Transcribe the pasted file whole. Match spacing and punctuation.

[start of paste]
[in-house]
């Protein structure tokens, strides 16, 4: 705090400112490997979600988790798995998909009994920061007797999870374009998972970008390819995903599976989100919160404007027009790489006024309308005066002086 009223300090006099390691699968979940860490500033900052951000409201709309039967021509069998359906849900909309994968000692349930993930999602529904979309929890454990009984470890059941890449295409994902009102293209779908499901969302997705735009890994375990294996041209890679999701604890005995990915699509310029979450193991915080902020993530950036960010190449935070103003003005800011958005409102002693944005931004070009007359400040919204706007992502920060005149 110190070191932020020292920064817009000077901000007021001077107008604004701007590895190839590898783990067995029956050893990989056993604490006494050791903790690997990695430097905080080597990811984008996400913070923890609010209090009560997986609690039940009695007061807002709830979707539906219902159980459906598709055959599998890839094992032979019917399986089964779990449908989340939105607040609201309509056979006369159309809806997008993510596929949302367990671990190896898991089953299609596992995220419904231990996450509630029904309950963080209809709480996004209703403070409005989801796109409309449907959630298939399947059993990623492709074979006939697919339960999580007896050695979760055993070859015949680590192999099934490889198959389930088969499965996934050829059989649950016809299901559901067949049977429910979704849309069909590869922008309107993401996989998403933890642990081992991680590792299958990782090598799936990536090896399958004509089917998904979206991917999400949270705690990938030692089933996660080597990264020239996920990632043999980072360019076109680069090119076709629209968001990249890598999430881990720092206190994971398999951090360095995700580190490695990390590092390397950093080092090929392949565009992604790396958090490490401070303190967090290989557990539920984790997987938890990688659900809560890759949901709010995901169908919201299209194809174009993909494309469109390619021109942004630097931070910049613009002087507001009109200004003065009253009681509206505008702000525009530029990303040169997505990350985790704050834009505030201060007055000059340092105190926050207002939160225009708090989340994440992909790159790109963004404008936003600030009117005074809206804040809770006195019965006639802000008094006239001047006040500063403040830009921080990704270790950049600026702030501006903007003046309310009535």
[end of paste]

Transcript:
[in-house]
């Protein structure tokens, strides 16, 4: 705090400112490997979600988790798995998909009994920061007797999870374009998972970008390819995903599976989100919160404007027009790489006024309308005066002086 009223300090006099390691699968979940860490500033900052951000409201709309039967021509069998359906849900909309994968000692349930993930999602529904979309929890454990009984470890059941890449295409994902009102293209779908499901969302997705735009890994375990294996041209890679999701604890005995990915699509310029979450193991915080902020993530950036960010190449935070103003003005800011958005409102002693944005931004070009007359400040919204706007992502920060005149 110190070191932020020292920064817009000077901000007021001077107008604004701007590895190839590898783990067995029956050893990989056993604490006494050791903790690997990695430097905080080597990811984008996400913070923890609010209090009560997986609690039940009695007061807002709830979707539906219902159980459906598709055959599998890839094992032979019917399986089964779990449908989340939105607040609201309509056979006369159309809806997008993510596929949302367990671990190896898991089953299609596992995220419904231990996450509630029904309950963080209809709480996004209703403070409005989801796109409309449907959630298939399947059993990623492709074979006939697919339960999580007896050695979760055993070859015949680590192999099934490889198959389930088969499965996934050829059989649950016809299901559901067949049977429910979704849309069909590869922008309107993401996989998403933890642990081992991680590792299958990782090598799936990536090896399958004509089917998904979206991917999400949270705690990938030692089933996660080597990264020239996920990632043999980072360019076109680069090119076709629209968001990249890598999430881990720092206190994971398999951090360095995700580190490695990390590092390397950093080092090929392949565009992604790396958090490490401070303190967090290989557990539920984790997987938890990688659900809560890759949901709010995901169908919201299209194809174009993909494309469109390619021109942004630097931070910049613009002087507001009109200004003065009253009681509206505008702000525009530029990303040169997505990350985790704050834009505030201060007055000059340092105190926050207002939160225009708090989340994440992909790159790109963004404008936003600030009117005074809206804040809770006195019965006639802000008094006239001047006040500063403040830009921080990704270790950049600026702030501006903007003046309310009535």